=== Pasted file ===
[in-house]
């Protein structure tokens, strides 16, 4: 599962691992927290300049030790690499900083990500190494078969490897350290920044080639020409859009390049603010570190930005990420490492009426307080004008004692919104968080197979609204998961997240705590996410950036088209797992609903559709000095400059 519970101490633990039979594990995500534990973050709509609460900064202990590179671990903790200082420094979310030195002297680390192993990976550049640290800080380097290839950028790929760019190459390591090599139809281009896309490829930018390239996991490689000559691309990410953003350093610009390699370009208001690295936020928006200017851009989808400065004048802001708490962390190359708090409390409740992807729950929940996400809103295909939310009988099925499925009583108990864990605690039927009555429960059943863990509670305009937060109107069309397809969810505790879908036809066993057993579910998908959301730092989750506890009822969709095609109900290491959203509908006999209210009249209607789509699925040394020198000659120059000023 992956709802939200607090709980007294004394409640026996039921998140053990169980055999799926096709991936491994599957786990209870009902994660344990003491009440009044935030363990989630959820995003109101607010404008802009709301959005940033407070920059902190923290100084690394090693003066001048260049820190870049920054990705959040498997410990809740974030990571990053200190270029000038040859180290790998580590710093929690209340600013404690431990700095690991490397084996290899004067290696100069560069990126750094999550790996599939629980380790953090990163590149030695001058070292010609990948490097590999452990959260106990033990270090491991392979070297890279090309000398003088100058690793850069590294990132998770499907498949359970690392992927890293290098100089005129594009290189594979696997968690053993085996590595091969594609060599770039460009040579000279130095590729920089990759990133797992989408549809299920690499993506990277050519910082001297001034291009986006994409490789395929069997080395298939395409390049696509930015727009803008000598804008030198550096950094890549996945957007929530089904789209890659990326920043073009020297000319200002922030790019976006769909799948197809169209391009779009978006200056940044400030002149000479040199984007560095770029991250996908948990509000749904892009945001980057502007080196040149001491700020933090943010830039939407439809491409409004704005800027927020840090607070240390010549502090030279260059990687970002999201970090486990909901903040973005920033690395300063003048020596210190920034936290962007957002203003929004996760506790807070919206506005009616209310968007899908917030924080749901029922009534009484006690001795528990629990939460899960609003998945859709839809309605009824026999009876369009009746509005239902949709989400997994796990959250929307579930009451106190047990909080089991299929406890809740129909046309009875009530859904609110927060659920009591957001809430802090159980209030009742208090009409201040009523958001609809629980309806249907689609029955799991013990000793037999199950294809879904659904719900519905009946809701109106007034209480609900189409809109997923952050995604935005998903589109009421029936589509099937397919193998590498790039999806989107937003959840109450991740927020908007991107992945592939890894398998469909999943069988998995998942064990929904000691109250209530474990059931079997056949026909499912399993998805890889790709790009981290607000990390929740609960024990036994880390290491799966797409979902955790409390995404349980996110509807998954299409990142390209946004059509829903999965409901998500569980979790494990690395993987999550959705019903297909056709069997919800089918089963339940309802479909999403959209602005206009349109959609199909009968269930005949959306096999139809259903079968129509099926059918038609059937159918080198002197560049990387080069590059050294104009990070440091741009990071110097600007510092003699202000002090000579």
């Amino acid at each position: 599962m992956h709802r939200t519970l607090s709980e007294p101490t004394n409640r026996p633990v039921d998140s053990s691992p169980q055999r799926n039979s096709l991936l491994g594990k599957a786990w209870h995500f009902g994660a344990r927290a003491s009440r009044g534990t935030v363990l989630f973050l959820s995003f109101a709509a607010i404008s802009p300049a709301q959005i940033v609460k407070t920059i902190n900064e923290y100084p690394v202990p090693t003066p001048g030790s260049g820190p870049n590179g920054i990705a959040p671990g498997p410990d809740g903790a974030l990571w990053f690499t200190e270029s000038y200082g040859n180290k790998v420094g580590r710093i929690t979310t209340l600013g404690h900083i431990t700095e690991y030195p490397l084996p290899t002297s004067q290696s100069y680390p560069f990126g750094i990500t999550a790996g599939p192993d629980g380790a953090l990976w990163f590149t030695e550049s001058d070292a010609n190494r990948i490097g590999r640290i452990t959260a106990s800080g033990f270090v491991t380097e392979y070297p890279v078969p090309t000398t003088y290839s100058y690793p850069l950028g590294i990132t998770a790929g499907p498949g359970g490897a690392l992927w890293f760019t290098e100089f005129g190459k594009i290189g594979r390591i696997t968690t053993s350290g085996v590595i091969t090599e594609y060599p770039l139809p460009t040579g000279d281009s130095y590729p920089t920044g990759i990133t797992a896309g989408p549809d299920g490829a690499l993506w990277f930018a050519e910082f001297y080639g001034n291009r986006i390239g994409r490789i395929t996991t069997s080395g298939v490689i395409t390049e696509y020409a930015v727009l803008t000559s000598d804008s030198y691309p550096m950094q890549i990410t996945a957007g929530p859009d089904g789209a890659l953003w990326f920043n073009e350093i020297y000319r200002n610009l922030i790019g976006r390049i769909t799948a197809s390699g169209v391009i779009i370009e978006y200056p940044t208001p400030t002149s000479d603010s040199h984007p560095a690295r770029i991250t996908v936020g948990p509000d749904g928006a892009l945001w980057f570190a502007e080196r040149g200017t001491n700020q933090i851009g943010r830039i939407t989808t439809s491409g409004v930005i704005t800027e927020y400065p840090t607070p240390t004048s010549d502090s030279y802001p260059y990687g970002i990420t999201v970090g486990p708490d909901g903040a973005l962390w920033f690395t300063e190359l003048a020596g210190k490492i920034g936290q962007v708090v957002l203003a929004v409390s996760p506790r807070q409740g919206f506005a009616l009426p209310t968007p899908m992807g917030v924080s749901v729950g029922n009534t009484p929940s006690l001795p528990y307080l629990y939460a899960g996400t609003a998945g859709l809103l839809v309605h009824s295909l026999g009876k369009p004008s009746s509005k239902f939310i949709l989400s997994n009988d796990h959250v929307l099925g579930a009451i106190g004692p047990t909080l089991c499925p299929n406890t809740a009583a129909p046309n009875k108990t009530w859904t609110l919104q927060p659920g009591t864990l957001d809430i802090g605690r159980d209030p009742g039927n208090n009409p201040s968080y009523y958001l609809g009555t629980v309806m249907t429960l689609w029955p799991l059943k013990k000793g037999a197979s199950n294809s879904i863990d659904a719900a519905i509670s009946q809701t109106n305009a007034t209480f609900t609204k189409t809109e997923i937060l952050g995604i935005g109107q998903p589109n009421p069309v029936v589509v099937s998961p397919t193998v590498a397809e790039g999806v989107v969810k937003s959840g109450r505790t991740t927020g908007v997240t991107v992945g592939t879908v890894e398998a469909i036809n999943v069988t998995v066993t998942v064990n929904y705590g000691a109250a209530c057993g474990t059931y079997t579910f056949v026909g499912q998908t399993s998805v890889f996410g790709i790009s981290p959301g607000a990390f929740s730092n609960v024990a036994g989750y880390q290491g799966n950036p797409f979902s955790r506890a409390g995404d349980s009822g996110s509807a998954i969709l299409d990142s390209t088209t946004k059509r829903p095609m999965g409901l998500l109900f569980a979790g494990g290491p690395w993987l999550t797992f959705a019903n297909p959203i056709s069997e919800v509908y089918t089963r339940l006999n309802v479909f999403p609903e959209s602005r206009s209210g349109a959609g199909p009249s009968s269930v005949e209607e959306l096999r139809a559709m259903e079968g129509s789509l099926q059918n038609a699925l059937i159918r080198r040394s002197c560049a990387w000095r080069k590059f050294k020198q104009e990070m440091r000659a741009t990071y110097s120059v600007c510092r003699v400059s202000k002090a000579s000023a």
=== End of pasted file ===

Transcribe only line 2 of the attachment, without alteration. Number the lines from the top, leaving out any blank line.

């Protein structure tokens, strides 16, 4: 599962691992927290300049030790690499900083990500190494078969490897350290920044080639020409859009390049603010570190930005990420490492009426307080004008004692919104968080197979609204998961997240705590996410950036088209797992609903559709000095400059 519970101490633990039979594990995500534990973050709509609460900064202990590179671990903790200082420094979310030195002297680390192993990976550049640290800080380097290839950028790929760019190459390591090599139809281009896309490829930018390239996991490689000559691309990410953003350093610009390699370009208001690295936020928006200017851009989808400065004048802001708490962390190359708090409390409740992807729950929940996400809103295909939310009988099925499925009583108990864990605690039927009555429960059943863990509670305009937060109107069309397809969810505790879908036809066993057993579910998908959301730092989750506890009822969709095609109900290491959203509908006999209210009249209607789509699925040394020198000659120059000023 992956709802939200607090709980007294004394409640026996039921998140053990169980055999799926096709991936491994599957786990209870009902994660344990003491009440009044935030363990989630959820995003109101607010404008802009709301959005940033407070920059902190923290100084690394090693003066001048260049820190870049920054990705959040498997410990809740974030990571990053200190270029000038040859180290790998580590710093929690209340600013404690431990700095690991490397084996290899004067290696100069560069990126750094999550790996599939629980380790953090990163590149030695001058070292010609990948490097590999452990959260106990033990270090491991392979070297890279090309000398003088100058690793850069590294990132998770499907498949359970690392992927890293290098100089005129594009290189594979696997968690053993085996590595091969594609060599770039460009040579000279130095590729920089990759990133797992989408549809299920690499993506990277050519910082001297001034291009986006994409490789395929069997080395298939395409390049696509930015727009803008000598804008030198550096950094890549996945957007929530089904789209890659990326920043073009020297000319200002922030790019976006769909799948197809169209391009779009978006200056940044400030002149000479040199984007560095770029991250996908948990509000749904892009945001980057502007080196040149001491700020933090943010830039939407439809491409409004704005800027927020840090607070240390010549502090030279260059990687970002999201970090486990909901903040973005920033690395300063003048020596210190920034936290962007957002203003929004996760506790807070919206506005009616209310968007899908917030924080749901029922009534009484006690001795528990629990939460899960609003998945859709839809309605009824026999009876369009009746509005239902949709989400997994796990959250929307579930009451106190047990909080089991299929406890809740129909046309009875009530859904609110927060659920009591957001809430802090159980209030009742208090009409201040009523958001609809629980309806249907689609029955799991013990000793037999199950294809879904659904719900519905009946809701109106007034209480609900189409809109997923952050995604935005998903589109009421029936589509099937397919193998590498790039999806989107937003959840109450991740927020908007991107992945592939890894398998469909999943069988998995998942064990929904000691109250209530474990059931079997056949026909499912399993998805890889790709790009981290607000990390929740609960024990036994880390290491799966797409979902955790409390995404349980996110509807998954299409990142390209946004059509829903999965409901998500569980979790494990690395993987999550959705019903297909056709069997919800089918089963339940309802479909999403959209602005206009349109959609199909009968269930005949959306096999139809259903079968129509099926059918038609059937159918080198002197560049990387080069590059050294104009990070440091741009990071110097600007510092003699202000002090000579």